All retail eyes are focused on online security and digital transactions during the holiday season. But according to the National Retail Federation (NRF), shoplifting and employee theft accounted for more than two-thirds of inventory shrinkage in 2016. Retailers need to improve their internal security systems to boost their loss prevention abilities and keep their shrink rate from rising above last year’s historical high of 1.44 percent.

Retail store shrinkage is a known part of the industry, but with all the attention centered around cybertheft of customer information and implementing proper security measures at point-of-sale (POS) systems, the age-old problem of losing products at the physical store has taken a back seat.

Leveraging Cybersecurity Technology for Loss Prevention

Technology is playing a larger role across all retail efforts, and some of the tactics employed in the back office to protect the company’s digital data can be expanded to store-level prevention. The specifics of the skills needed differ between cybersleuths and on-the-floor store personnel, but more education and discussion between these disciplines can help.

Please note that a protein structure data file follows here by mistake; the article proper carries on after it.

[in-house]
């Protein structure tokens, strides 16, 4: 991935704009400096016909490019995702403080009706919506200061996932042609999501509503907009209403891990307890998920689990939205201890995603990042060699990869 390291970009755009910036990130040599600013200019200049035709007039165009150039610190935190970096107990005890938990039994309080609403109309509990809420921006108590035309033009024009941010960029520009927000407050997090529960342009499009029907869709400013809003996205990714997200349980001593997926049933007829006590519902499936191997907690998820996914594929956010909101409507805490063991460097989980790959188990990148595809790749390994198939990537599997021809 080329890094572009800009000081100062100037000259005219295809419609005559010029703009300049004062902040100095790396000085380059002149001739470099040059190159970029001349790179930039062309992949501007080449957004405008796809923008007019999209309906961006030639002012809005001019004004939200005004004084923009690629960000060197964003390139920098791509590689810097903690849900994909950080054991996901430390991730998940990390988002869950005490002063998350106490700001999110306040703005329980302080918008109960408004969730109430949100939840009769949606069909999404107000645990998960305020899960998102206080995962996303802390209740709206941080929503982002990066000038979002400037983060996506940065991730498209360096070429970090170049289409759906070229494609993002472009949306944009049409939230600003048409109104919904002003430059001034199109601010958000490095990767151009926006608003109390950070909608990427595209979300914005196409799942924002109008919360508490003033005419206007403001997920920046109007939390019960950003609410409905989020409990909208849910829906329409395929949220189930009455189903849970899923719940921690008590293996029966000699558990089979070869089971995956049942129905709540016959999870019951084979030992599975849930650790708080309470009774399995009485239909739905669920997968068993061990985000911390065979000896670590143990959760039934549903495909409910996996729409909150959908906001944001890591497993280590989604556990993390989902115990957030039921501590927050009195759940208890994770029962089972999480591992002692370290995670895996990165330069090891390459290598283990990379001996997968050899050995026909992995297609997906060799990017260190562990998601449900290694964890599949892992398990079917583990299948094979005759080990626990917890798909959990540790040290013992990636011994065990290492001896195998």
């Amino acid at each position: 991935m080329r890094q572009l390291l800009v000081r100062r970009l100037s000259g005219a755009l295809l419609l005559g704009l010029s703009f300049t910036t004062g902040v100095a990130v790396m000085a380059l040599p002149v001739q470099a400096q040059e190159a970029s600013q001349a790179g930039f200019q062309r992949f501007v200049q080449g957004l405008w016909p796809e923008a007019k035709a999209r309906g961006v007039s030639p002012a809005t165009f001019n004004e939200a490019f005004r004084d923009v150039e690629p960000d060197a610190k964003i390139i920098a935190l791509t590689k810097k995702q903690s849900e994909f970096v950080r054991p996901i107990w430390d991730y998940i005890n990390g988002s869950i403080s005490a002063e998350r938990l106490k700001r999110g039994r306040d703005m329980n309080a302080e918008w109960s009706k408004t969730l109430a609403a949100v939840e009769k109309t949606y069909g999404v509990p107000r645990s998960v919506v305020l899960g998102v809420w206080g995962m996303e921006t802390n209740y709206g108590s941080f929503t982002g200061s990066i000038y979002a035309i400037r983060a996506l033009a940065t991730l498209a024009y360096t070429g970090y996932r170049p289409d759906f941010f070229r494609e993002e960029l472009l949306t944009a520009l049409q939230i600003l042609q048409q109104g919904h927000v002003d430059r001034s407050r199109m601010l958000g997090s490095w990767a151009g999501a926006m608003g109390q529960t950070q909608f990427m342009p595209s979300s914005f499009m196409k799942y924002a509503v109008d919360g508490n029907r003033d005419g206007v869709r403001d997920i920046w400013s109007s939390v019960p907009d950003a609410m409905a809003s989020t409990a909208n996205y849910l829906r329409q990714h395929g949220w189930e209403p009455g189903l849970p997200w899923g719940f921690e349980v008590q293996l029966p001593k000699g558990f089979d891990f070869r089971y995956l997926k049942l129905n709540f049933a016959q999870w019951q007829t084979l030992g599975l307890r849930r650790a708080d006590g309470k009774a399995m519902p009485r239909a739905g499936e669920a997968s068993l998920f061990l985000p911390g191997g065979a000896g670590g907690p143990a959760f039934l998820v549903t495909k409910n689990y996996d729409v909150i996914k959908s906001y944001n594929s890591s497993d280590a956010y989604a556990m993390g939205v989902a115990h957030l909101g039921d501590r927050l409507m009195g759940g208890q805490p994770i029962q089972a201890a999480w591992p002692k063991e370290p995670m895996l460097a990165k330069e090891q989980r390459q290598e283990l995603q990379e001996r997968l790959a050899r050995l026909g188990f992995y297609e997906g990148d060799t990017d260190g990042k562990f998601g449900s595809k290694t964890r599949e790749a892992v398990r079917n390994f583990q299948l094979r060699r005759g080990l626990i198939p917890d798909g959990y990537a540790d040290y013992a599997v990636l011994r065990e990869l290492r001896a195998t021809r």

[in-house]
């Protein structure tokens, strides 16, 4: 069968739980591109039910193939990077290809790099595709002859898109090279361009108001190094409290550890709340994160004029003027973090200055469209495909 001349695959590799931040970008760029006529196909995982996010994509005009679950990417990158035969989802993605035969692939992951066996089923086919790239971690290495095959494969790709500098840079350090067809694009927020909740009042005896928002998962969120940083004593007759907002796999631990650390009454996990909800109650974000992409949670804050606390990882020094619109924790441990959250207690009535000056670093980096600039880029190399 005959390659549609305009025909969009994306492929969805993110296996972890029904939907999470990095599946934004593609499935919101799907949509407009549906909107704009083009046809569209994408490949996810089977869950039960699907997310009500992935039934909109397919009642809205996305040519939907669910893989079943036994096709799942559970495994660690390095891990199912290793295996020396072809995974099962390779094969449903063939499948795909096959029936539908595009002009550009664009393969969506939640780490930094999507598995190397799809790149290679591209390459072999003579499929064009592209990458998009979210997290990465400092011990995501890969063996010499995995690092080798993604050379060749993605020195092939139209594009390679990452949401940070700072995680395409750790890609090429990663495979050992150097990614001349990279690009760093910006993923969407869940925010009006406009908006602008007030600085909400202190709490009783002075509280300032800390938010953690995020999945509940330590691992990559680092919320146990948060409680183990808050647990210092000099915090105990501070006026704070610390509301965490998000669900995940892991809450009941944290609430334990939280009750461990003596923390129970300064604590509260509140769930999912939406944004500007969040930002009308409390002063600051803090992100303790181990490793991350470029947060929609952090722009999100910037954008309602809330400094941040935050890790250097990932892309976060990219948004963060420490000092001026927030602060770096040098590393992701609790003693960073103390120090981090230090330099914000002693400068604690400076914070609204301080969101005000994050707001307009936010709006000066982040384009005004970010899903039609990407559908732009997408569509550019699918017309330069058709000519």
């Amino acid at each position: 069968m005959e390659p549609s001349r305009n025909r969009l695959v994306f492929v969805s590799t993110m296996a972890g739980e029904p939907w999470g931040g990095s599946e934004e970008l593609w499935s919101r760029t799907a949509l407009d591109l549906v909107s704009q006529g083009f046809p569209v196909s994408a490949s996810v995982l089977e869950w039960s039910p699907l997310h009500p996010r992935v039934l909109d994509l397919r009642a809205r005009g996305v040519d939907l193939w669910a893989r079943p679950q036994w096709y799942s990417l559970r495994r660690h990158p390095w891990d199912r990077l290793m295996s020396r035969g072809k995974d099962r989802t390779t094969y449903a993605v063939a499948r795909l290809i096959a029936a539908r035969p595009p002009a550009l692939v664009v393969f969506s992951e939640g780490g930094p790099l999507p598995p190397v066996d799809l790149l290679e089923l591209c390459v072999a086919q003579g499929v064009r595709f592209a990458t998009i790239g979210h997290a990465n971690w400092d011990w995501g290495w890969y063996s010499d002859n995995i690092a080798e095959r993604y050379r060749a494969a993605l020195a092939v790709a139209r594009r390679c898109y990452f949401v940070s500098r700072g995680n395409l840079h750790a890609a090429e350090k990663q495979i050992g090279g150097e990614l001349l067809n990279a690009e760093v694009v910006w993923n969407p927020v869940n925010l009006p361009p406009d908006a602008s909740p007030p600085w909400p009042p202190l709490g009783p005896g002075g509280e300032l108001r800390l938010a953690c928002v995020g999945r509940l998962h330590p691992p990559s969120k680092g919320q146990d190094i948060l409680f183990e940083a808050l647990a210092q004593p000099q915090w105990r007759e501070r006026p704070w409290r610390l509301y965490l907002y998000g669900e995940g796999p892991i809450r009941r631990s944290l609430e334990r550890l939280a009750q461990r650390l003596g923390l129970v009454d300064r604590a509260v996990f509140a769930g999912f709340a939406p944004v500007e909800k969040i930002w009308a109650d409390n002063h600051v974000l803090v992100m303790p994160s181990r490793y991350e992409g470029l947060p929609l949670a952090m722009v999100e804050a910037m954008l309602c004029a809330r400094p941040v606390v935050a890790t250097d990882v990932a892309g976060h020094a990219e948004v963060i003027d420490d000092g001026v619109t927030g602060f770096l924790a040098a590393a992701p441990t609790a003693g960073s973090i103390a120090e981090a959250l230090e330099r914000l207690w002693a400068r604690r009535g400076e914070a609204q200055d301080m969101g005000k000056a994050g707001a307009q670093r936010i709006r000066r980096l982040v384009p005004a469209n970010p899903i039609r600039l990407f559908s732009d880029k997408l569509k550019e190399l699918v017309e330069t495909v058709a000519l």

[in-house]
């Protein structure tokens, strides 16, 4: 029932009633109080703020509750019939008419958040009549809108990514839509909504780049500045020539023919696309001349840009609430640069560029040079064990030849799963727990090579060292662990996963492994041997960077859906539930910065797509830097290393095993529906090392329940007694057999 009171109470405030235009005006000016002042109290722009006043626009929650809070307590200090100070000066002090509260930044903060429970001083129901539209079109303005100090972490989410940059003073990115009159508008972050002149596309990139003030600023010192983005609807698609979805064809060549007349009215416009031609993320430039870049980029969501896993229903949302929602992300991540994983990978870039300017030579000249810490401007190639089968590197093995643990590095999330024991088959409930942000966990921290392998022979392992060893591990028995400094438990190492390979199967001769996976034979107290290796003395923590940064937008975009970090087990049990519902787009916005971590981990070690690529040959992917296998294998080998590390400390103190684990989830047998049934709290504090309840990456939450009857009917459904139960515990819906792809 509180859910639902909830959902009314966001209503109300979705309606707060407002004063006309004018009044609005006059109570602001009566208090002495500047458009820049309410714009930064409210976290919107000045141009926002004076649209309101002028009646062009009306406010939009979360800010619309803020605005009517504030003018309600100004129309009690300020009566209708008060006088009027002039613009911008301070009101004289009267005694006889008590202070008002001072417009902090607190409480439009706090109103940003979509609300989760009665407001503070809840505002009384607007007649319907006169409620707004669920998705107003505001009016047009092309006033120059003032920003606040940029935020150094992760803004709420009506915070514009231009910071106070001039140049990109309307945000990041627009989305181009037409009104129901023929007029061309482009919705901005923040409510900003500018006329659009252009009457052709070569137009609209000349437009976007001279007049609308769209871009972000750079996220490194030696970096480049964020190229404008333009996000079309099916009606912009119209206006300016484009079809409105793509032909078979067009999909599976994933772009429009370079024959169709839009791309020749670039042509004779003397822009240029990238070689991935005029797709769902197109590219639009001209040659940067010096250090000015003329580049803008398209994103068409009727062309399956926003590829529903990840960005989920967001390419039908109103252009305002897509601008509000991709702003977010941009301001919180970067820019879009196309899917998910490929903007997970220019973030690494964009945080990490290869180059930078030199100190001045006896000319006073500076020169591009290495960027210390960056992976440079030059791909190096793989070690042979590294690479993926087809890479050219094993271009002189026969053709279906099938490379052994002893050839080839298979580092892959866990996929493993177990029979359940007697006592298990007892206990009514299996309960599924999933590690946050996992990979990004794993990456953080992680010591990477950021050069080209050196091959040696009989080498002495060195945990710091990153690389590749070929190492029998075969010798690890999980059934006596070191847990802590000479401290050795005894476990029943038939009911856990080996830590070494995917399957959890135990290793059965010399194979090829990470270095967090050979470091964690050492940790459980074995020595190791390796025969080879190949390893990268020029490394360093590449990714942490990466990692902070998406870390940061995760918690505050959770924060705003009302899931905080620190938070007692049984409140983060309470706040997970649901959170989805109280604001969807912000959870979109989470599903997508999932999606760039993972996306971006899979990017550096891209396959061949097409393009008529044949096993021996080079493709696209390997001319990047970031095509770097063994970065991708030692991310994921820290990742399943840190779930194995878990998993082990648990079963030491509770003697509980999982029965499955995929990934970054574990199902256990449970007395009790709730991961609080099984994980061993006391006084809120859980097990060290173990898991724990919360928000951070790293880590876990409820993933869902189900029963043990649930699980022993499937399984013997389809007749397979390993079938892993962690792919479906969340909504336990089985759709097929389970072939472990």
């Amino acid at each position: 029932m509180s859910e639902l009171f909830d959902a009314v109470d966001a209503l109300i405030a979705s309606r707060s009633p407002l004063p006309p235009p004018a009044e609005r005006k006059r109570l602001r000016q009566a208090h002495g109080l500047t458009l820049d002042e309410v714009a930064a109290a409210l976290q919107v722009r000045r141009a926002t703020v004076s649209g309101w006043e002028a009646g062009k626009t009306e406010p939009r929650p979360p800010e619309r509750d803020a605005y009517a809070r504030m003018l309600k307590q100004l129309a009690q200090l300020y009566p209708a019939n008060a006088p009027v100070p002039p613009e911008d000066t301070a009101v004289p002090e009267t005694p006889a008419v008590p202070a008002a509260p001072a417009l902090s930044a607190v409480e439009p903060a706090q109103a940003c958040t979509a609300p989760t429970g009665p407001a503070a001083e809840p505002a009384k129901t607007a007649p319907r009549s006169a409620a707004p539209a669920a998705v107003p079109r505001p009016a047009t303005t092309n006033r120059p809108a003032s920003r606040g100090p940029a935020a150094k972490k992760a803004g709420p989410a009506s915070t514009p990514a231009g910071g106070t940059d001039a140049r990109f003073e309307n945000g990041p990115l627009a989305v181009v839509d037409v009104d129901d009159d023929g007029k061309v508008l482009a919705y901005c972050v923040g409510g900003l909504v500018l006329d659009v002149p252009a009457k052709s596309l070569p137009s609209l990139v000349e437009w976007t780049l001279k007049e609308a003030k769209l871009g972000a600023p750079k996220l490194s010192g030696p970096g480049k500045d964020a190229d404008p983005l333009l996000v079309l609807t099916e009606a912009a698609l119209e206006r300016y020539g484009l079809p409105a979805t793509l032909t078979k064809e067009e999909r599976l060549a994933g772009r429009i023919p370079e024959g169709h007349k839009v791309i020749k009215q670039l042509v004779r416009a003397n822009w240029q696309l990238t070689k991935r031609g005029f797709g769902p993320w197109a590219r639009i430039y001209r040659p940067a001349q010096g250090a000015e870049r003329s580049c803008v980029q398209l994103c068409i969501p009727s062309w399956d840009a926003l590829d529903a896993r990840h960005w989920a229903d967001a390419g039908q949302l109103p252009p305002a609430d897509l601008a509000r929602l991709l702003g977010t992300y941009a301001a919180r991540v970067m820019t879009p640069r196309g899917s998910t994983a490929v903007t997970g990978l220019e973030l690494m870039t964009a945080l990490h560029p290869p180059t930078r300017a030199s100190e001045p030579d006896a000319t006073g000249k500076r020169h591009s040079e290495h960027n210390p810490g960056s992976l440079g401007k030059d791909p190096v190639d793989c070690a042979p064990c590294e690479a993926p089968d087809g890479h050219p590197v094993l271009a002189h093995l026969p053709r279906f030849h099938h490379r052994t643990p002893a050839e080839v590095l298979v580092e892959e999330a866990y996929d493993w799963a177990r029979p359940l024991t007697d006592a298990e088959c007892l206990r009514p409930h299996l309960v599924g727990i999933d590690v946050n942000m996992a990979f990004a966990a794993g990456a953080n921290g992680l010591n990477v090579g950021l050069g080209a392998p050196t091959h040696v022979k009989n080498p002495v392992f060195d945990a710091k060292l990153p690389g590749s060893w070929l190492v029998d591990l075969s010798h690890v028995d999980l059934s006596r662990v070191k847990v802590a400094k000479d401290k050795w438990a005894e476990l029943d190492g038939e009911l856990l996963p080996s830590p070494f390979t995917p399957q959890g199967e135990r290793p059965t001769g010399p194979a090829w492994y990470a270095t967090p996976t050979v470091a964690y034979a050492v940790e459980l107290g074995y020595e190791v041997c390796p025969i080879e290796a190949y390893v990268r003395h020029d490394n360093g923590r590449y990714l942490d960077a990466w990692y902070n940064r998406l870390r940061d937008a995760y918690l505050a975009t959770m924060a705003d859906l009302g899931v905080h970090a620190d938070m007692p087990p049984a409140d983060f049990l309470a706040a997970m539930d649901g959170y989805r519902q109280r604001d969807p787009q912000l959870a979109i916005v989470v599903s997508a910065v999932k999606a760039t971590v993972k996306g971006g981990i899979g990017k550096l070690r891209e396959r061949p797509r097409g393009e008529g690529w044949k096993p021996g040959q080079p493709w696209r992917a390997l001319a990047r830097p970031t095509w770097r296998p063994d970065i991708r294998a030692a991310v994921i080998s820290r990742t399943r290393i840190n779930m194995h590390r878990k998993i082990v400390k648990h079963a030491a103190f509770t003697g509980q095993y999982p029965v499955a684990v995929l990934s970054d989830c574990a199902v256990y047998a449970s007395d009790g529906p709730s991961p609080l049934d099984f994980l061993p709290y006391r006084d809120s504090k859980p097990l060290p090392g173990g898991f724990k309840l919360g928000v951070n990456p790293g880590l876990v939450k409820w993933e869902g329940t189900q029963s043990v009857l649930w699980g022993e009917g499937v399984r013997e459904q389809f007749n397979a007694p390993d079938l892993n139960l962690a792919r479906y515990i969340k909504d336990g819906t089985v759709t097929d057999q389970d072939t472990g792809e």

One technology that is showing a small increase in usage is radio frequency identification (RFID) tags. RFID technology has been available for some years, but the additional cost of the tags and limited use cases have held back deployment in all but the more expensive and larger products. However, regaining some of the losses created by retail shrinkage could help pay for the deployment of RFID technology in more products.

In addition, collaborating with IT on inventory control and supply chain use of itemized RFID holds the potential to improve overall efficiencies. Those changes won’t show up in the shrinkage calculations but could add to overall profitability.

Fixing the Paperwork

The digital supply chain makes the product order and logistics functions faster, easier and more reliable. But for some retailers, that automation may only be in place from the order to the supplier, ending when products land at the store loading dock.